Legislation: Controlled Plants and Noxious Weeds
Citation and link to full text: Pennsylvania Consolidated Statutes, Title 3, Chapter 15
Responsible agency and link to landing page: Pennsylvania Department of Agriculture (PDA)
Related regulations: None
Advisory body and link to landing page: Pennsylvania Controlled Plant and Noxious Weed Committee (no website currently)
Roles of legislation and related regulations: n/a
Key definition(s): A Noxious Weed is a plant in any stage of development that is determined to be injurious to crops, livestock, agricultural land or other property, including forest land and bodies of water.
Class A Noxious Weeds are established in the Commonwealth, have a geographically limited distribution, and eradication is feasible. PDA may issue a control order requiring a landowner to treat Class A noxious weeds on their land.
Class B Noxious Weeds are widely established in the Commonwealth and eradication is not considered feasible. PDA may issue a control order requiring a landowner to treat Class B noxious weeds on their land.
Class C Noxious Weeds are not known to exist in the Commonwealth but pose a threat if introduced. They include all species listed by USDA as federal noxious weeds that are not known to occur in Pennsylvania (see United States regulatory profile). PDA may issue a control order requiring a landowner to treat Class C noxious weeds on their land.
Controlled Plants are plant species that are regulated to prevent uncontained growth and to mitigate unwanted impacts. PDA may issue a control order requiring a landowner to treat controlled plants on their land that are growing outside of valid permit conditions.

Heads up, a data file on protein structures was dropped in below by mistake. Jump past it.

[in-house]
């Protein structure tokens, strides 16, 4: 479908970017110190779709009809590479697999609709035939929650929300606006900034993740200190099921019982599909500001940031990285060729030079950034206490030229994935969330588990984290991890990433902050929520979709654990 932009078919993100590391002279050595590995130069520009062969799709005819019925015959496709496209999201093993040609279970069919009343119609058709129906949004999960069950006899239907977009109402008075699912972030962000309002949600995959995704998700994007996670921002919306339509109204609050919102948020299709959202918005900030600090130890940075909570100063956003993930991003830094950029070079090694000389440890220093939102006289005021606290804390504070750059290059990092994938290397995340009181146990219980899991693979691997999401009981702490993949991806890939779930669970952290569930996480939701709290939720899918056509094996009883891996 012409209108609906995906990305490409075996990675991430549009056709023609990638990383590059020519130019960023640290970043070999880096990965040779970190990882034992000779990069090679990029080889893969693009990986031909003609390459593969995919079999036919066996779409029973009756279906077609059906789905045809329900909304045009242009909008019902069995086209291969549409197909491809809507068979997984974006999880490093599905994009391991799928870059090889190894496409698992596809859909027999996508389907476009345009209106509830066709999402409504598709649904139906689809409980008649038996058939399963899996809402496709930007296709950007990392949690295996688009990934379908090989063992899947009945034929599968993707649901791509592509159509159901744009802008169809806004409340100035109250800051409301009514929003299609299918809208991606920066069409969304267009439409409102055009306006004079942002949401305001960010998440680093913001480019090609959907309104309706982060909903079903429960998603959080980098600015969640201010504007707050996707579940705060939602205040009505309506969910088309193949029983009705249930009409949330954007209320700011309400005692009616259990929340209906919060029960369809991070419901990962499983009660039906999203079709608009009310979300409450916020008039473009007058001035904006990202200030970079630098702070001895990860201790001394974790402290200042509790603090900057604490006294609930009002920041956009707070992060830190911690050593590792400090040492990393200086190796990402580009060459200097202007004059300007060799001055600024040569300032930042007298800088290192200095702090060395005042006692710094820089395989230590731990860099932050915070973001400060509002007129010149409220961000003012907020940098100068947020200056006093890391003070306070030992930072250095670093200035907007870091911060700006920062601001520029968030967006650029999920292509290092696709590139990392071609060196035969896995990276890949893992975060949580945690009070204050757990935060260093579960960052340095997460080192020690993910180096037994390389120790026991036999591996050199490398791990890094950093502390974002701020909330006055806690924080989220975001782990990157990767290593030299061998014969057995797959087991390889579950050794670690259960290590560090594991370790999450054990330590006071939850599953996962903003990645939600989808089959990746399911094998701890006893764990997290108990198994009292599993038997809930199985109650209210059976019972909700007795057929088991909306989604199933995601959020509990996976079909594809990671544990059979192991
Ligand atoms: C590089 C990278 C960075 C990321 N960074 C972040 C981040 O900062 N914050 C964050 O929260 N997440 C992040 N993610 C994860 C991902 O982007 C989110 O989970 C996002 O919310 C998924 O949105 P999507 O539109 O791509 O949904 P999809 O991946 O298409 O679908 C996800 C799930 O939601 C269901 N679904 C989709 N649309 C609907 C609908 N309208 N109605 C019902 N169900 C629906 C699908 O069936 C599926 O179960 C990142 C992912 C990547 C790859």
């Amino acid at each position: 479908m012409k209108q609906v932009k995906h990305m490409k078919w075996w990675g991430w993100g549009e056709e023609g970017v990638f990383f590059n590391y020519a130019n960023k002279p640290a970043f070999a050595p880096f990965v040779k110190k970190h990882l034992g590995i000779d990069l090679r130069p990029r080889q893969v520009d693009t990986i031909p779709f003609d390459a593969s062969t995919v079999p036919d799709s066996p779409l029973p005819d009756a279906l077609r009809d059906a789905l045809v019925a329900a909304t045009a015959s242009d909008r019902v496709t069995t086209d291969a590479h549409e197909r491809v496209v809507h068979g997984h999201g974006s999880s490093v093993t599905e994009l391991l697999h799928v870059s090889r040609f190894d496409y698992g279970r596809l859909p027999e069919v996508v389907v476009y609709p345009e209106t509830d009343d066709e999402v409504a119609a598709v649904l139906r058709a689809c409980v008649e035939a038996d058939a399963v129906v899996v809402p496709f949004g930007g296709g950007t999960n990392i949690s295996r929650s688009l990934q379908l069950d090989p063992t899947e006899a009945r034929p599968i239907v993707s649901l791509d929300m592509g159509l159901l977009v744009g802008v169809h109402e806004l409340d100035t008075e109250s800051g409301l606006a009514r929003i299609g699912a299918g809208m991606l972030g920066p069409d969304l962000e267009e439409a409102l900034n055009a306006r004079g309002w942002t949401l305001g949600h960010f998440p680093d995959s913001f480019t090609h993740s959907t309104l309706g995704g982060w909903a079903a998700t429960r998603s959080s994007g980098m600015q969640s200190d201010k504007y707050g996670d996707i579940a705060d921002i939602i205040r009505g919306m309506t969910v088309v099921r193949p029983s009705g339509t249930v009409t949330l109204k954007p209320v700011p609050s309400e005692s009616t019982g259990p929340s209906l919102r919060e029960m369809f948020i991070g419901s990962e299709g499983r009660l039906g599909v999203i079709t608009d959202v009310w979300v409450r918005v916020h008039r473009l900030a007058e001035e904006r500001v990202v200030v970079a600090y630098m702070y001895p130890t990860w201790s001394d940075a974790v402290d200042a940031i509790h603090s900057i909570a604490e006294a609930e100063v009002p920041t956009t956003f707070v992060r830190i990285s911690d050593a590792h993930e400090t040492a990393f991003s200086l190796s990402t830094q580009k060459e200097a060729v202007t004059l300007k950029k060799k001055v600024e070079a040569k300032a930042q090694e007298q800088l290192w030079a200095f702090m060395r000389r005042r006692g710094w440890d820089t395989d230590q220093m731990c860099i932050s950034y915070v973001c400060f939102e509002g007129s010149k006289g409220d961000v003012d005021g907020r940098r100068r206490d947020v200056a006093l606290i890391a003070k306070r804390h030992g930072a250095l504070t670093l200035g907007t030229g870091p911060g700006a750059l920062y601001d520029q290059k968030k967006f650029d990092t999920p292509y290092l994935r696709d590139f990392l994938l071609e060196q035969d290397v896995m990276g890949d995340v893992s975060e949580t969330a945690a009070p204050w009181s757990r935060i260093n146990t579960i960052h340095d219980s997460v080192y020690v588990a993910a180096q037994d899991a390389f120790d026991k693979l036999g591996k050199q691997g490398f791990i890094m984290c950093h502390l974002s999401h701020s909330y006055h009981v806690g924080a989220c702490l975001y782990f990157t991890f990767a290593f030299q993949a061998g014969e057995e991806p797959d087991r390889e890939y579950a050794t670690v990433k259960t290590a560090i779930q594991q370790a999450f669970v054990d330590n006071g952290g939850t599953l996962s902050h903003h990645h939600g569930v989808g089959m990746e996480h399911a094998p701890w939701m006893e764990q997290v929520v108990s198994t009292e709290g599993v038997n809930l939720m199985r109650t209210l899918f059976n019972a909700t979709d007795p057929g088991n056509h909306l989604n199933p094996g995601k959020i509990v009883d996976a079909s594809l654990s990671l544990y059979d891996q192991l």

The Controlled Plant and Noxious Weed Committee, hereafter “the Committee,” is considered a part of PDA and has the powers of a PDA administrative board. Its duties include maintaining the tiered noxious weed list and establishing and maintaining a controlled plant list. Its membership must include Secretaries/Executive Directors of six specified state agencies/commissions, the chairs and minority chairs of the Agriculture and Rural Affairs Committees of both chambers of the legislature, and representation from three defined stakeholder sectors.
Class A Noxious Weeds, woody species only (full list can be found in PDA link above): None
Class B Noxious Weeds, woody species only (full list can be found in PDA link above): Multiflora rose (Rosa multiflora), tree-of-heaven (Ailanthus altissima)
Class C Noxious Weeds, woody species only: see United States regulatory profile
Controlled Plants, woody species only: None
Prohibited acts: Researching, marketing, distributing, transporting, cultivating, holding, retailing, wholesaling, propagating, or displaying a noxious weed or controlled plant without a permit from PDA.
Exemptions: PDA can issue individual permits for the cultivation and propagation of noxious weeds for education and research purposes. For activities related to controlled plants, PDA can issue individual or general permits. Permit conditions are determined by PDA and are published via a temporary order in the Pennsylvania Bulletin. PDA can issue stop-sale orders for sales of controlled plants outside of permit conditions.
Cultivar exemptions: None specified.
Process for species selection/addition: The Committee can decide, by majority vote of a quorum of members, to add species to or remove them from the noxious weed or controlled plant list. They must first publish notice and hold a public meeting about the proposed change. The Committee can request that PDA conduct a study or risk assessment on any species being considered for addition or removal. It is not clear whether PDA has finalized a methodology for risk assessment.
Photo Credit: Presque Isle State Park in Erie County, Pennsylvania (Photo: Dan Bruell, under Creative Commons license, via Flickr.com)